Owens said Tuesday that the
addition of two mystery
events should make competi-
tioa more interesting and
spirited than that of the past
Contest Bepea
The chugging contesi, the
pole race, the broom race,
and the fish and egg contest
will all be used again this
The calorie contest, aa
added event, was designed
with the larger girl in mind,
according to Owens.
Miss Derby Day vSl again
be selected by some members
of the faculty and ether quali
fied judges.
Master of ceremonies for
Ihe while cross capers is
boose president, Bill Paxtoa.
Miss Derby Day will again
he presented with a trophy.
The Sigs have purchased two
new traveling trophies for the
first and second place houses.
KSVS Broadcasts
Resume in October
'KNUS win be back on the
air Oct Z, reported Jim
Kaea, program director.
As of yet all plans and pro
grams ha ve not been com
pleted, but it is expected that
the station will be piped into
both dorms and the (organized
In May
Glass Installation
Xears Completion
Construction on the Ne
braska Center for tootinuing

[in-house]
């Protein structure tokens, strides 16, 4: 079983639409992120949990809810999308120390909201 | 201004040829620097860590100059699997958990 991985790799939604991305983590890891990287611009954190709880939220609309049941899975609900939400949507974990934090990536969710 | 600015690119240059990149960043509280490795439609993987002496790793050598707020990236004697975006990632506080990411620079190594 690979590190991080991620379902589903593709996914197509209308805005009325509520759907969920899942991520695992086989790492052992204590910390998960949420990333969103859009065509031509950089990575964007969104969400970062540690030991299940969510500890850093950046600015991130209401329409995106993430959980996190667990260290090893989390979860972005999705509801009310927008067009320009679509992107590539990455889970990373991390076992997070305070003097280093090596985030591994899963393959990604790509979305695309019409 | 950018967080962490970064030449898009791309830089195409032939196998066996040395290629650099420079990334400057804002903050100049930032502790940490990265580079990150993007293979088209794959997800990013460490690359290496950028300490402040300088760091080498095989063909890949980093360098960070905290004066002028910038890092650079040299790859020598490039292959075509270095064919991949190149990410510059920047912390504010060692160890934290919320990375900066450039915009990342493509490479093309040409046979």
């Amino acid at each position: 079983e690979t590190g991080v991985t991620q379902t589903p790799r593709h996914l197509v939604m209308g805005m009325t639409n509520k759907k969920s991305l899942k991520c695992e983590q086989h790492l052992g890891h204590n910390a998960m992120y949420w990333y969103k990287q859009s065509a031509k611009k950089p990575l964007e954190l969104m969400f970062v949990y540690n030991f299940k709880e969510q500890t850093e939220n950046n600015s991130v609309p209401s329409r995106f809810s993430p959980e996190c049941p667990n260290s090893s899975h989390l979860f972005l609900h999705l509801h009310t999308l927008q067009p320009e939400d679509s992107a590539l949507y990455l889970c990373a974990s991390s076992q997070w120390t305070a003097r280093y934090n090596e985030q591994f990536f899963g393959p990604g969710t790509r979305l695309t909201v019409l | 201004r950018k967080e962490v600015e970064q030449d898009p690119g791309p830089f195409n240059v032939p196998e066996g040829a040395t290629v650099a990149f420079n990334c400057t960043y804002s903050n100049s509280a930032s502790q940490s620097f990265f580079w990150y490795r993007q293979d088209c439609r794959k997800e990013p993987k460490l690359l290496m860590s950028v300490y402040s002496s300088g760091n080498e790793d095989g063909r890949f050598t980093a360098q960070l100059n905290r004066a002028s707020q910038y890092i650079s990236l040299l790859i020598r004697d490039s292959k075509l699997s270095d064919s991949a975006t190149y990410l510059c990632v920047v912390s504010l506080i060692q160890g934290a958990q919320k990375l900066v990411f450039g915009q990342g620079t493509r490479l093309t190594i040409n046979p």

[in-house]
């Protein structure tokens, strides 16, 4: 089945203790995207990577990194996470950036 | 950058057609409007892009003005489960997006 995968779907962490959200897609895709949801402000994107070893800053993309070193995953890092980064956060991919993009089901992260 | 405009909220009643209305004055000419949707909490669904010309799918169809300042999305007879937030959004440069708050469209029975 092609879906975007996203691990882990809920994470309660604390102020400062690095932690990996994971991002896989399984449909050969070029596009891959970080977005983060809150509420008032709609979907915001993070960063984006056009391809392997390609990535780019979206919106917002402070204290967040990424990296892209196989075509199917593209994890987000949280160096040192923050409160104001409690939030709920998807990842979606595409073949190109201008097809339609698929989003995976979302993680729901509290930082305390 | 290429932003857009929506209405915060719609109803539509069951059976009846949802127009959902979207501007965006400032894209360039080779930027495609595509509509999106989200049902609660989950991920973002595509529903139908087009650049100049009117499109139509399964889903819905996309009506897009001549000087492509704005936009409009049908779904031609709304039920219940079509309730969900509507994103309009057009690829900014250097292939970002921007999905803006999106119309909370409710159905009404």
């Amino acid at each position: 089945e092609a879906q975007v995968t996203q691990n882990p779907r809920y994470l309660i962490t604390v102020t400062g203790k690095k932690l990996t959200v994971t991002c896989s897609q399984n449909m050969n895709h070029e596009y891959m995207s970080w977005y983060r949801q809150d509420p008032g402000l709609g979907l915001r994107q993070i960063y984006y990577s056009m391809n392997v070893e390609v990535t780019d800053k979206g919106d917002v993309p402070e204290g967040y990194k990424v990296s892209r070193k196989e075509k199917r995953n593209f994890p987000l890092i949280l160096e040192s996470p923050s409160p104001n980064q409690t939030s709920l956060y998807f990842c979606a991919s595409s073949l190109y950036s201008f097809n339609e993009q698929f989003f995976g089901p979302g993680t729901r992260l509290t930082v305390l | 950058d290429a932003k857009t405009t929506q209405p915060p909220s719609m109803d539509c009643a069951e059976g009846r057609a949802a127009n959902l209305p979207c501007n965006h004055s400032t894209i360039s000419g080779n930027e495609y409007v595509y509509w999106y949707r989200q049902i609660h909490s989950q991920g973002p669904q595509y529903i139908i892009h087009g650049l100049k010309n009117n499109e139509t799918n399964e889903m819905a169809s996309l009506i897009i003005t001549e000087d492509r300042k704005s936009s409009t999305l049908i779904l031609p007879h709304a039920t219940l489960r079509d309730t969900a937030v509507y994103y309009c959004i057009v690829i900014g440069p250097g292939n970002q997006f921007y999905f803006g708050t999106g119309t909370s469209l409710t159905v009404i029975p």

Education boomed this sum
mer as an estimated 5 per
cent of the new building is
now completed.
This compares with less
than per cent thai bad been
completed in May when
classes were dismissed, said
Verner Meyers, chairman of
the building project Favor
able weather during most -of
the summer enabled construc
tion workers to complete
much of the frame, work of
the building.
Beside the frame work,
employees have also com
pleted most of the brick lay
ing and the glass instaQatiwa
ss well as masonry a the
Doors and the steps. Boa
Steinauer is the superinten
dent of the building project
and 121 employees work
under his supervision.
These erevs art working on
the beating, sewer and water
systems in the youth wing.
Steinauer said he roof was,
completed and that 89 peri
cent of the glass bad been in
stalled in the three story
youth area.
On the nine-story a J alt
wing, brick layers are work
ing oa the top story which
Should be completed by the
middle of October.
In the last two weeks the
old Extension Anne was ren
novated and the area it occu
pied is being leveled and
graded for a parking area,
said Steinauer.
Plans for the final comple
tion have not been definitely
set said Steinauer. "But with
favorable weather the Ne
braska Center should be done
by late spring-"
Two New Plays
Cast at Theater
Tryouts for two new plays
wis be held in the Laboratory
Theatre, 201 Temple Building.
Dr. Joseph Baldwin, director
of the University Theater,
has announced.
The tryouts, for all students
interested in acting, win be
held Wednesday from 4-S and
7-9 p .m.
The new plays, written by
University students, are "A
Home for Grandma," by Opal
Palmer and " An Act of Kind